The key is recognizing that plagiarism is just one example of academic dishonesty. They’ve plagiarized and you can’t prove it? Show that they’re academically dishonest and go from there. Here’s how it works.
It begins with the syllabus. About fifteen years ago, when the tailor-made papers were becoming more common, I came up with this approach, and I had my then-department chair run it by university council. They said it was copasetic, and I still use it. In the syllabus section where I talk about academic dishonesty, I include the following:
You, the student, are solely and fully responsible for all of the intellectual property that you present in this course. If you are incapable of claiming responsibility for intellectual property that you present as your own, the instructor retains the right to deny your ownership of it and any credit, rights, or privileges that your ownership would convey.
What does this mean? That if you submit a paper and it smells fishy, I’m gonna call you into my office, have you read some selected fishy bits, and then discuss them with you. Break this down for me. Explain that concept. How did you arrive at this conclusion based on the evidence you provide? That’s a fun word, what does it mean? And so forth.
If they cannot do so to my satisfaction, they get a zero for the assignment. Not an F, but a zero; all my assignments are graded numerically, so all F’s are not created equal. Thus, depending on the value of the assignment (and if a term paper, it’s likely sizeable) they’ve probably also just bombed the entire course.
This works. You can fail them when they’ve plagiarized but you can’t prove it, because they don’t really know what they’ve “written” and therefore will fail to clear basic academic bars. Can they appeal? Sure. How will that go? Not well for them. If you had a qualified witness at the meeting (your chair, another professor, etc.), then there’s nowhere for them to turn. That’s two people testifying that they botched it to the Nth degree. Even if you didn’t have a witness, your testimony on the student’s failure to claim their intellectual property might very well hold up down the line. And either way, tales of such misadventures work as excellent prevention on Day 1.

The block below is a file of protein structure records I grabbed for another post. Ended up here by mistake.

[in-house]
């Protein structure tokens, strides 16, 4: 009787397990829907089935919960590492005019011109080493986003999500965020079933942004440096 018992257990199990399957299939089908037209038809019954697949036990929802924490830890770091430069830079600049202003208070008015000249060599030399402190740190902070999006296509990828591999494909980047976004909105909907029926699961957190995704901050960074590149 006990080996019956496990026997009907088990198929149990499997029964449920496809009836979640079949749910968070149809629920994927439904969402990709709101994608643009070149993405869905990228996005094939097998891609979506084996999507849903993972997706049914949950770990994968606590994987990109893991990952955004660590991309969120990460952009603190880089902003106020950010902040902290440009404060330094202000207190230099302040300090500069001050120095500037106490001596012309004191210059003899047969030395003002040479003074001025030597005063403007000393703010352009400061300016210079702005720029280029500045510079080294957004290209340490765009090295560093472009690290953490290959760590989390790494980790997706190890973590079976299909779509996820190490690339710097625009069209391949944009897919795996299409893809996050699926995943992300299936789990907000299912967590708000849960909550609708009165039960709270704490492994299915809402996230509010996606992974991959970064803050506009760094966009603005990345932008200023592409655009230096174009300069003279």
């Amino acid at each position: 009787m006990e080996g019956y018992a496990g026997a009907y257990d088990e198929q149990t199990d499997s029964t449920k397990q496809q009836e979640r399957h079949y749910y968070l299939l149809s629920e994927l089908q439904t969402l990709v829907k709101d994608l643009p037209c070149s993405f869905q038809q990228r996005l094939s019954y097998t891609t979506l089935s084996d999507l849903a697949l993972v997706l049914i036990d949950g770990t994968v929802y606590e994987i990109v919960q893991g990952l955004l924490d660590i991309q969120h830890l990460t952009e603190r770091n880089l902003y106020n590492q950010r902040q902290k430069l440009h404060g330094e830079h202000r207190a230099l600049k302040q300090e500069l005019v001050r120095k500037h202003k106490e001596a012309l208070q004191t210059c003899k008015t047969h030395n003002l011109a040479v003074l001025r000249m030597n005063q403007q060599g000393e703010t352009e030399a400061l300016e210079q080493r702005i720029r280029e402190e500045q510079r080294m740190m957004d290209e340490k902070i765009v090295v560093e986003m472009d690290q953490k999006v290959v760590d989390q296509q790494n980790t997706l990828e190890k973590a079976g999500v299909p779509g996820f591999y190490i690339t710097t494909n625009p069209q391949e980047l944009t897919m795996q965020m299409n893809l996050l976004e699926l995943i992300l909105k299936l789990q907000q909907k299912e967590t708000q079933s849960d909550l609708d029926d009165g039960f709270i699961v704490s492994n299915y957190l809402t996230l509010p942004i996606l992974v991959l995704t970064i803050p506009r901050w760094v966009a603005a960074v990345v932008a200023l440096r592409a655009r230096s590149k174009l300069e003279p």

Let me close with a personal shortcoming. Not a tale of hypocrisy, but a sad admission that I do not always follow my own advice.
This past semester I had a student plagiarize two one-page papers. It came late in the semester, and based on the student’s performance up to that point, I believed there’s absolutely no way the student authored those two short papers. Yet I let it go.
I did inform the program director of the situation, who in turn encouraged me to report it. But the student was already struggling in the course and about to flunk out of the program. I also liked the student, whom I thought was a decent person in a bad position through no fault of their own, and in over their head. So I took the easy way out. I issued a bad course grade, based strictly on total course performance, and left it at that. Because despite all my big talk about hammers and such, I can be rather conflict-averse. And so in this instance I did not do what I should have done. And that’s what’s so terrible about cheating, in any form at anytime.
Yes, once in a rare while it’s being perpetrated by some sociopath; some future chiseler whom you’re genuinely happy to screw to the wall in the interest of helping humanity; some utter fraud like George Santos who will claim he graduated from your school even if he didn’t, so get him good. Or even some lower level prick, not a grossly terrible one, just lazy and unethical, looking for shortcuts. Or even the odd thrill-seeker who craves the rush of getting away with it. Get a nice, big hammer.
But in my experience, these are not the most common cheaters. Usually, cheating is born of desperation. The fear of feeling it all collapse around you, for whatever reason. It’s often the last grasping effort to keep one’s head above water. As much as we enjoy the story of a good hustle, I think most people, certainly most college students who cheat, do so to keep from going under. Because they’re afraid.
And that’s the real reason why dealing with this stuff is by far the worst part of the job. If the best thing about teaching is seeing that light bulb go on over a student’s head, then this is the exact opposite of that. It’s a descent into human fear and misery. It’s witnessing the wrong kind of surrender.
Computer, write a short essay discussing the fear and sadness that drive cheating and imbue the process of uncovering it.
Akim Reinhardt’s website is ThePublicProfessor.com. It’s the worst chat bot ever.